Kevin Boylan and Kiaran Mc Glynn, 'roughing it' at Mulroy Bay.
Sheephaven divers continued with their autumn programme of activities with Kevin Boylan and his companions conducting a series of dives last week.
Starting on Wednesday, the divers were in the water in Portnablagh for a dive that has a maximum depth of 10 metres and if visibility allows can produce good sightings of fish and lobster. With the weather up until last week predominately from the south, ensuring that the sea bed didn’t get too stirred up, divers could expect to be able to see 10 metres or more horizontally around the reefs and harbour.
Generally a tour of the Portnablagh dive site takes about 40 minutes and it is a dive that allows for easy access and consequently a favourite for local divers.
On Friday the divers conducted another shore dive, this time at the Mulroy Bay - North Water location near Massmount, which also has the benefit of good access from the road to the site, with the permission of the landowner along the shoreline.
In the winter Masmount is a favourite dive site, when all other sites are unavailable due to weather and sea conditions.
The marine flora and fauna of the Massmount site are quite different to PortnaBlagh, with few big fish and only the occasional lobster. The dominant marine life that features at the site are sponges and sea squirts, along with some smaller fish species such as gobies and blennies.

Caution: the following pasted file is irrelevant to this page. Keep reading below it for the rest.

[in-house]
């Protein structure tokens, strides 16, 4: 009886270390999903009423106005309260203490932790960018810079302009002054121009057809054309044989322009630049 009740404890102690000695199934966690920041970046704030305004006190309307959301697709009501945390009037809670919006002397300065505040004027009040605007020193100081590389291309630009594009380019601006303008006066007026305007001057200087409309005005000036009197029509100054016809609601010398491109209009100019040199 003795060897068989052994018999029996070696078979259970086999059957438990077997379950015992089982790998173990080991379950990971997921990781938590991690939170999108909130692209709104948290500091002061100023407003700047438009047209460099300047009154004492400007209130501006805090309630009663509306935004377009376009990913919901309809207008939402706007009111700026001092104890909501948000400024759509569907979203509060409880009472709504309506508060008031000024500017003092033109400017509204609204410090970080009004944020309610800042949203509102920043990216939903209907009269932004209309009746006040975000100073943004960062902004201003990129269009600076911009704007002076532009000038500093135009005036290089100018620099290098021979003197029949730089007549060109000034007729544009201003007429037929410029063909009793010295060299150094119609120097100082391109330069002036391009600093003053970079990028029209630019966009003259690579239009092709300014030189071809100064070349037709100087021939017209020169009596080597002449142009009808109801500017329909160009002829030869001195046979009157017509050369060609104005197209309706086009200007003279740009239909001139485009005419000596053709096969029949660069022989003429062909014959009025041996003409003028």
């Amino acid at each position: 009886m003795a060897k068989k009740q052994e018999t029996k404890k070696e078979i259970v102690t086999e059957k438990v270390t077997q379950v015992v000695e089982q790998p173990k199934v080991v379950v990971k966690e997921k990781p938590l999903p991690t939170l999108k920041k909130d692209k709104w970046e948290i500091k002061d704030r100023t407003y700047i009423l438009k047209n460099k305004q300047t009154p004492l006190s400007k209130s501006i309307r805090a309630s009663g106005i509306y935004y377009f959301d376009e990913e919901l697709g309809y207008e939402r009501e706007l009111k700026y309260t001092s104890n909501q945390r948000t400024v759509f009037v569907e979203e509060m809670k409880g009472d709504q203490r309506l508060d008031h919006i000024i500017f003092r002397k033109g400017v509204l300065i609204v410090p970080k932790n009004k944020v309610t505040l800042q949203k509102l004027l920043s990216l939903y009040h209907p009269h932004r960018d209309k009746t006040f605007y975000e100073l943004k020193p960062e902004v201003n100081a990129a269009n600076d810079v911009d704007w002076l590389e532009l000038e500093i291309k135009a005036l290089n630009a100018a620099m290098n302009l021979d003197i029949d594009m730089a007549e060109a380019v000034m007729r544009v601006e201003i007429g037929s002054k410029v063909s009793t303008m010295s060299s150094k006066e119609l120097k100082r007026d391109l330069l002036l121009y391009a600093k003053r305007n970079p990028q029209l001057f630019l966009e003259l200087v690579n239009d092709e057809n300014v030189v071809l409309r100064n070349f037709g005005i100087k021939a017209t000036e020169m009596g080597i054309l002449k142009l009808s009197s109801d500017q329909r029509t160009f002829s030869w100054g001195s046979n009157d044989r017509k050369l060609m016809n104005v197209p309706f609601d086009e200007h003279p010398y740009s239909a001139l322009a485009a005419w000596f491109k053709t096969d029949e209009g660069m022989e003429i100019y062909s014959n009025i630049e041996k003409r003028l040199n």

On Saturday morning, in addition to a dive at Campbell's Bed, Sheephaven divers provided assistance to An Taisce when they conducted an inspection of their island in Broadwater Bay to view the progress of the reintroduction of native flora species last year.
Rough Island had been given to An Taisce some years ago and at the time it was planted with Sitka spruce trees for commercial logging. After they were eventually cleared, An Taisce decided to replant the island with native species in a manner most likely to be similar to how nature would progressed, if left alone.
This was done by throwing the seeds into the wind across the island and letting propagation take place where the seeds fell. Saturday morning's visit was to determine how successfully this process had begun and Sheephaven's role was to provide transportation to the island, which they were only too happy to be involved with. Hopefully the results of the visit will be made available in due course.
While the An Taisce people were doing their thing, the divers got on Campbell’s Bed nearby. It is a reef that extends from Keerykeel towards the Third Narrows and varies in depth from three metres to over 25 metres.
The sea bed at this location is a very fine powdery silt, which if disturbed will obscure any effective visibility for the following divers, so buoyancy control is at a premium. Other than that this is good dive site in most weather conditions.
It was the weather that dominated Sunday morning’s decision to conduct another shore dive from Massmount, with a windy morning in advance of Hurricane Ophelia sufficient to prevent a boat dive, even up Mulroy Bay. All in all a busy week of diving for Sheephaven divers.